Director: Wash Westmoreland
Stars: Keira Knightly, Dominic West, Denise Gough
We think that we advance, that society is bettering itself through the generations, that progress is made, but history frequently presents us a different version of events, as though it is the flat circle of which Rust Cohle spoke in the first season of True Detective. The things that now seem progressive have, perhaps, always seemed so. And that constant state of nearness is itself a kind of bondage; the false promise of acceptance and normalcy. Of not mattering at all.
Wash Westmoreland follows the touching and intuitive success of Still Alice with this trip into the past, and France on the cusp of the 20th century. His film is littered with nods to the future lying in wait; technological revolutions or revolutions in business – the idea of the brand and brand culture particularly. Colette shows a world changing in as little as a decade.
The film fills French bodies with Anglo actors as Keira Knightly stars as Gabrielle Colette, young wife to popular Parisian ‘author’ and socialite Willy (Dominic West). She soon becomes another of his ghosts, writing a series of novels all featuring the character Claudine. Her novels pique the national consciousness and make celebrities of them both. But always the credit goes to Willy, and Colette herself is left waiting in the wings, admired but not celebrated.
This story of their lives together also explores their liberated approach to sexual identity. Initially, Colette is enraged by Willy’s near-immediate infidelities (which he palms off weakly as a consequence of his gender), but she comes to accept his affairs as she initiates her own with women of intrigue who wander into their ever-changing circle. Westmoreland plays these adventures as light, jovial escapades. Colette adopts a wry smile and a coquettish raised eyebrow… conveniently burying the thornier issues of emotional complexity.
Things grow more interesting when Missy (Denise Gough) arrives on the scene; born female but living as a man. He fascinates Colette and, as the rift between her and her husband grows wider, enables her to step out from under Willy’s influence and into her own limelight.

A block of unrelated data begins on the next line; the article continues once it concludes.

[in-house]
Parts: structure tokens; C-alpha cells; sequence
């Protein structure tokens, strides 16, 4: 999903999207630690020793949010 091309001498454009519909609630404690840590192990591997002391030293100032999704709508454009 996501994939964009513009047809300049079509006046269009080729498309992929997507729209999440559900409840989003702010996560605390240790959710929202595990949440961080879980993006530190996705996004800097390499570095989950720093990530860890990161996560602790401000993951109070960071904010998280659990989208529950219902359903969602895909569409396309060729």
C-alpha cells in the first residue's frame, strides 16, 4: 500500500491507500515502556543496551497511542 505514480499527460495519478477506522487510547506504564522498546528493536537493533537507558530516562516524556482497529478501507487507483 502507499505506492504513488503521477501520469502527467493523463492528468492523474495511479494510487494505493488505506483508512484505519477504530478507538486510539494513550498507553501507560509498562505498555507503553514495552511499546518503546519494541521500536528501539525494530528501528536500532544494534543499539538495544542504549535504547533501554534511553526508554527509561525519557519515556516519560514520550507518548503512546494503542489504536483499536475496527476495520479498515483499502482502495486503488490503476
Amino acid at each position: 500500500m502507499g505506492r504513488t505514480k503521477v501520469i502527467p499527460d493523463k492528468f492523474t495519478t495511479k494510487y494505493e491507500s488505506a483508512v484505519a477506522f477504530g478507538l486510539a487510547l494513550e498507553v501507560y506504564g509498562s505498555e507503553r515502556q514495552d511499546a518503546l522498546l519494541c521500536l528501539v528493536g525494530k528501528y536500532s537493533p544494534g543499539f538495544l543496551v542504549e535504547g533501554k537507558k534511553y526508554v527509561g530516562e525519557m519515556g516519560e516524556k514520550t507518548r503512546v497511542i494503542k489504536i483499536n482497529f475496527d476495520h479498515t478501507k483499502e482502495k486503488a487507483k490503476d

Colette is notable for being a mainstream release that devotes considerable screen time to a trans character, more so for presenting Missy with very little in the way of conflict or comment, leaving that up to us. He simply is, and Gough is quite fantastic in the part. The non-binary stance of the film invigorates what is otherwise a frequently ambling and – in terms of form – rigidly conservative affair. As if not wanting to rock the boat too boldly, Westmoreland conforms to the established aesthetic of prestige period drama the whole way. The film is visually boring and poorly paced. It is quite fortunate that the material itself makes up for this.
Knightly’s lead performance as Colette doesn’t quite blossom as one expects, however. The subject of the film she may be, but Knightly ironically falls into the shadow of Dominic West, whose lively, rambunctious depiction of blowhard Willy recalls Ralph Fiennes in A Bigger Splash somehow barrelled back in time a century. West is incredibly big in the film, so much so that anyone he shares a scene with (frequently Knightly) is pushed to the margins. And with Gough effectively replacing him in the second hour, Colette never quite gets to feel like Knightly’s film. Still, it juxtaposes nicely with the queer near-miss of her breakout hit Bend It Like Beckham, having the balls to go gleefully gay when it wants to.
But it is Missy who remained with me. If Colette made me ruminate on one thing, it is that in the intervening time we perhaps haven’t moved forward so much at all. Some, granted. But not enough to normalise. The representation here is marvelous, don’t get me wrong, but it is still as notable as its absence elsewhere.
These things take time, I suppose. I hope time is not a flat circle. I hope that in far fewer than 120 years, Missy will be as normalised in popular dramatic cinema as Colette’s fluid sexuality. This is a good step in the right direction. And not for nothing, the film recognises the wonderful love affair a person can have with a notebook, with putting a pen to paper, with writing. Sitting here tapping these thoughts into WordPress is all well and good, but nothing beats the scratching of ink. The real Colette was a pioneer, and we live in a fortunate time in which such women are being celebrated on screen. It is not something to bemoan or put down. So it’s a shame to say that Colette doesn’t quite do her justice. When she finally claims her credit, it is little more than an afterthought in the narrative. A footnote.